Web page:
An oligonucleotide microarray for the identification and differentiation of trichothecene producing and non-producing Fusarium species occurring on cereal grain.
ABSTRACT Cereal grain may be infected with a number of Fusarium species some of which are producers of highly toxic compounds such as the trichothecenes. Correct identification of these species is essential for risk assessment of cereal grain for human or animal consumption. Most of the available methods for identification are either time consuming or aimed at only one or a few target species. Microarray technology offers parallel analysis of a high number of DNA targets. In this study 57 capture oligonucleotides (CO) were designed based upon Fusarium ITS2 rDNA sequences, and used for microarray production. From this array COs could be selected that were able to hybridise specifically to labelled PCR products from the ITS region of Fusarium graminearum/Fusarium culmorum, Fusarium pseudograminearum, Fusarium poae, Fusarium sporotrichioides, Fusarium equiseti, Fusarium langsethiae and Fusarium tricinctum/Fusarium avenaceum. A few COs showed some cross hybridisation to non-target species. In a preliminary experiment it was shown that this cross hybridisation could be eliminated by increasing hybridisation stringency. The array could be used to detect individual Fusarium species in mixed samples and in environmental samples. This study demonstrates the feasibility of oligonucleotide microarrays for parallel detection of a number of Fusarium species.
- Phytopathology. 01/1996; 86(5).
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ABSTRACT: Existing PCR-based assays for the detection of the cereal pathogen Fusarium avenaceum were found to cross-react with F. tricinctum. An investigation into the phenetic relationship between these two species using two different marker systems revealed a close relationship between them despite their being from separate taxonomic sections. Whilst RFLP differences in the ITS regions surrounding the nuclear 5.8 S rDNA were insufficient to discriminate between isolates of the two species, they were clearly differentiated by RAPD profiling. RAPD fragments from F. avenaceum isolates were screened for hybridization to F. tricinctum DNA on Southern blots. One of 12 selected RAPD fragments showed no hybridization to genomic DNA from F. tricinctum. This fragment was cloned and sequenced, and the sequence obtained was used to design PCR primers. The primers were found to be specific for F. avenaceum, with no cross-reactions obtained with F. tricinctum or any other wheat pathogen assayed. The primers were able to differentiate between the two species in infected plant material, in contrast to the earlier assays.Plant Pathology 05/1998; 47(3):278 - 288. · 2.73 Impact Factor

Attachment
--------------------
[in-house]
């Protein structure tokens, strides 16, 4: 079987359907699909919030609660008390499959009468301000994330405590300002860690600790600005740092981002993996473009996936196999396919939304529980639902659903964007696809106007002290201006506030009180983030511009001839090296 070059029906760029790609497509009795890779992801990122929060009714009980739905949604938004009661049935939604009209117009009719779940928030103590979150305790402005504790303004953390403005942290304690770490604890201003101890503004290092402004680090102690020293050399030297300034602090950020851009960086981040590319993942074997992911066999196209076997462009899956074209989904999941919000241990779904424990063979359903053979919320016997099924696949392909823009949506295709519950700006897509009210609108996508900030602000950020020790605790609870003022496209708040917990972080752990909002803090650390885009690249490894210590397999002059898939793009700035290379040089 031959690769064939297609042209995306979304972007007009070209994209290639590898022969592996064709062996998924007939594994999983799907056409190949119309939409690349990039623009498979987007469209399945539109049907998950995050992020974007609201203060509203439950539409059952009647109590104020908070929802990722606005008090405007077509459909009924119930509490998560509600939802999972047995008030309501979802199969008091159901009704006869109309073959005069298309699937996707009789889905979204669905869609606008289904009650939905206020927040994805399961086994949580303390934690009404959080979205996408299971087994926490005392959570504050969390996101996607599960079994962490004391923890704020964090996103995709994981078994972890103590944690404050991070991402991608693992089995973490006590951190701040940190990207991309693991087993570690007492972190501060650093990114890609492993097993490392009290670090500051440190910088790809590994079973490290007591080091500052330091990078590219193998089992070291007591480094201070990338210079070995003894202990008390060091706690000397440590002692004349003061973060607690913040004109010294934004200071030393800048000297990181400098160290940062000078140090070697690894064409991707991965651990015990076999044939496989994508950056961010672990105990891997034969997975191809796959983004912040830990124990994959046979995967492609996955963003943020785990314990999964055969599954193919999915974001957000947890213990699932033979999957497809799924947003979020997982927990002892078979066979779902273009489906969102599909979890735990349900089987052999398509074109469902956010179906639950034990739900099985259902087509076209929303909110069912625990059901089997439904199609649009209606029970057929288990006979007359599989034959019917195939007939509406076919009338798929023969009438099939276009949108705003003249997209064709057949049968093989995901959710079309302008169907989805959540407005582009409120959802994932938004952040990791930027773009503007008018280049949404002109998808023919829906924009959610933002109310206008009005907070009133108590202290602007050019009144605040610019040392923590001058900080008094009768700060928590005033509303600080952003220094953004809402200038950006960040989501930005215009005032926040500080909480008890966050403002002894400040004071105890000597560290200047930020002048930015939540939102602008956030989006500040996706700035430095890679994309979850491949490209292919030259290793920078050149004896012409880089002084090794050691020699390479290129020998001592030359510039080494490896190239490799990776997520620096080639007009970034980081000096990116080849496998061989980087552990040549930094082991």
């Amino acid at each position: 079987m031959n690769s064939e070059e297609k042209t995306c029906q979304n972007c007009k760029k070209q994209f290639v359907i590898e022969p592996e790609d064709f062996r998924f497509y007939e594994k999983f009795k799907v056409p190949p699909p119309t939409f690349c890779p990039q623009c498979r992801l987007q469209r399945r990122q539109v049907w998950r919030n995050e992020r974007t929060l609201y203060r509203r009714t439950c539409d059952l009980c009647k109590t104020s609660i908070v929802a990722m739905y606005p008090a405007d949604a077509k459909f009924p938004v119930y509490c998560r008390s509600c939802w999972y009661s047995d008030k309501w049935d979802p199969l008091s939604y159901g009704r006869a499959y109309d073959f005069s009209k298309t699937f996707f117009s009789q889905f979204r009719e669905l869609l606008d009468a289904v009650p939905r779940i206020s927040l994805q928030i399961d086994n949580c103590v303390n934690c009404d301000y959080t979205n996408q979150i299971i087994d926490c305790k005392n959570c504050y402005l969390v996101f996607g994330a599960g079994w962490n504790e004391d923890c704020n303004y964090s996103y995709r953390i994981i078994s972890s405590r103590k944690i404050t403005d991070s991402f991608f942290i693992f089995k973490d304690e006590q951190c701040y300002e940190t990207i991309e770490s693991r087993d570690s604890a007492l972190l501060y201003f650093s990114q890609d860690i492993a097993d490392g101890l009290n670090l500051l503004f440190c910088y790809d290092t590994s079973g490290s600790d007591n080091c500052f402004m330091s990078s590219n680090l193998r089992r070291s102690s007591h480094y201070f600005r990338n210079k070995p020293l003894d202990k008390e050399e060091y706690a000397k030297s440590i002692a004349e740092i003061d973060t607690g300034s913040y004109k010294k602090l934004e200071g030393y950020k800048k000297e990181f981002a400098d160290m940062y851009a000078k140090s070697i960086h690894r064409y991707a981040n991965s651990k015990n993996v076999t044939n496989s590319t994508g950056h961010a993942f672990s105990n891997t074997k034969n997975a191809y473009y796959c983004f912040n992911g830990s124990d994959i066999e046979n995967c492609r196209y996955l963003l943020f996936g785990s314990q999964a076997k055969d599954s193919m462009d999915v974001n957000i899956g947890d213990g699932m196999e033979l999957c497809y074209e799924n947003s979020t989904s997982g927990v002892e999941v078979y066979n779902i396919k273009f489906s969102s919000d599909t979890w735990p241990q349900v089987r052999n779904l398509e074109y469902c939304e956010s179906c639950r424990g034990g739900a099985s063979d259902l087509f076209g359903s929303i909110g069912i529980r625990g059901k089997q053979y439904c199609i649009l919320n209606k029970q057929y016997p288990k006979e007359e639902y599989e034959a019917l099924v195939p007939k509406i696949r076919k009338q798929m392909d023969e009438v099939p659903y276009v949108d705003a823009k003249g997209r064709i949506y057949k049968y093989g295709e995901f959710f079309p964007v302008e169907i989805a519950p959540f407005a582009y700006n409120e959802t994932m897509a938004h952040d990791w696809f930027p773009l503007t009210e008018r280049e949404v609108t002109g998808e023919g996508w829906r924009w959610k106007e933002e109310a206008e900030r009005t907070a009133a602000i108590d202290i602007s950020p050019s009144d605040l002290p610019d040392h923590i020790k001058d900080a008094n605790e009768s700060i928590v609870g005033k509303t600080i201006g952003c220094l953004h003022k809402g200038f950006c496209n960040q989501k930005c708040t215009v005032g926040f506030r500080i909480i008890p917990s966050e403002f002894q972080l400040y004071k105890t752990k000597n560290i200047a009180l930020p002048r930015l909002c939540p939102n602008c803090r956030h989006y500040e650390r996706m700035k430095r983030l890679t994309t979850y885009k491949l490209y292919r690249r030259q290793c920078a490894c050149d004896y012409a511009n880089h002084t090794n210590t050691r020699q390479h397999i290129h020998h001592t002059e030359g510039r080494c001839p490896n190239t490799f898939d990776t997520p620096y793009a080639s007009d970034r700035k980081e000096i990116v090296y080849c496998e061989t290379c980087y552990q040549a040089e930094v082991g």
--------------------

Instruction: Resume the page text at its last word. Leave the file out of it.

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ABSTRACT: The Fusarium species predominantly found associated with Fusarium head blight (FHB) in wheat and other small-grain cereals all over Europe are F. graminearum, F. avenaceum and F. culmorum. Among the less frequently encountered species are several others which are less pathogenic or opportunistic, but also toxigenic. These include F. poae, F. cerealis F. equiseti F. sporotrichioides F. tricinctum and, to a lesser extent, F. acuminatum F. subglutinans F. solani F. oxysporum F. verticillioides F. semitectum and F. proliferatum. The species profile of FHB is due to several factors, primarily climatic conditions, particularly rain and the temperature at flowering stage, but also agronomic factors, such as soil cultivation, nitrogen fertilization, fungicides, crop rotation, and host genotype. The most frequently encountered Fusarium mycotoxins in FHB in Europe has proved to be deoxynivalenol and zearalenone produced by F. graminearum and F. culmorum with the former more common in southern (warmer) and the latter in northern (colder) European areas. Nivalenol was usually found associated with deoxynivalenol and its derivatives (mono-acetyldeoxynivalenols), together with fusarenone-X, formed by F. graminearum F. cerealis F. culmorum and, in northern areas, by F. poae. Moreover, from central to northern European countries, moniliformin has been consistently reported, as a consequence of the widespread distribution of F. avenaceum whereas the occurrence of T-2 toxin derivatives, such as T-2 toxin and HT-2 toxin, and diacetoxyscirpenol have been recorded in conjunction with sporadic epidemics of F. sporotrichioides and F. poae. Finally, beauvericin and various enniatins have recently been found in Finnish wheat colonized by F.avenaceum and F. poae.European Journal of Plant Pathology 08/2002; 108(7):611-624. · 1.61 Impact Factor